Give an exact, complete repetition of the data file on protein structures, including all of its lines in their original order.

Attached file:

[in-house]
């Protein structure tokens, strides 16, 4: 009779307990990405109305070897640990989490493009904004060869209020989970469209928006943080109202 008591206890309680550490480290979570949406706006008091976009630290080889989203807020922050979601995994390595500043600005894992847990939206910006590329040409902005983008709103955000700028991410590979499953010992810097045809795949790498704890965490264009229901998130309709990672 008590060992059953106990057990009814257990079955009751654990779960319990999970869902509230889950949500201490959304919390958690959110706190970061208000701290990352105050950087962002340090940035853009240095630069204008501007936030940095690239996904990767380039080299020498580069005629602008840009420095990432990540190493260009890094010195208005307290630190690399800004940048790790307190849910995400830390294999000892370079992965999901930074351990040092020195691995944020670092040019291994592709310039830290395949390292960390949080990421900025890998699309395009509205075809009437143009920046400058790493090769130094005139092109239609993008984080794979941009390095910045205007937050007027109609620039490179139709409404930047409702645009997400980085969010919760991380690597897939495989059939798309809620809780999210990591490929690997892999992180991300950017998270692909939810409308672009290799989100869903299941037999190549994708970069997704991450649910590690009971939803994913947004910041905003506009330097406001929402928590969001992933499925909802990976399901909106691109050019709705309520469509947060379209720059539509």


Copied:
[in-house]
């Protein structure tokens, strides 16, 4: 009779307990990405109305070897640990989490493009904004060869209020989970469209928006943080109202 008591206890309680550490480290979570949406706006008091976009630290080889989203807020922050979601995994390595500043600005894992847990939206910006590329040409902005983008709103955000700028991410590979499953010992810097045809795949790498704890965490264009229901998130309709990672 008590060992059953106990057990009814257990079955009751654990779960319990999970869902509230889950949500201490959304919390958690959110706190970061208000701290990352105050950087962002340090940035853009240095630069204008501007936030940095690239996904990767380039080299020498580069005629602008840009420095990432990540190493260009890094010195208005307290630190690399800004940048790790307190849910995400830390294999000892370079992965999901930074351990040092020195691995944020670092040019291994592709310039830290395949390292960390949080990421900025890998699309395009509205075809009437143009920046400058790493090769130094005139092109239609993008984080794979941009390095910045205007937050007027109609620039490179139709409404930047409702645009997400980085969010919760991380690597897939495989059939798309809620809780999210990591490929690997892999992180991300950017998270692909939810409308672009290799989100869903299941037999190549994708970069997704991450649910590690009971939803994913947004910041905003506009330097406001929402928590969001992933499925909802990976399901909106691109050019709705309520469509947060379209720059539509």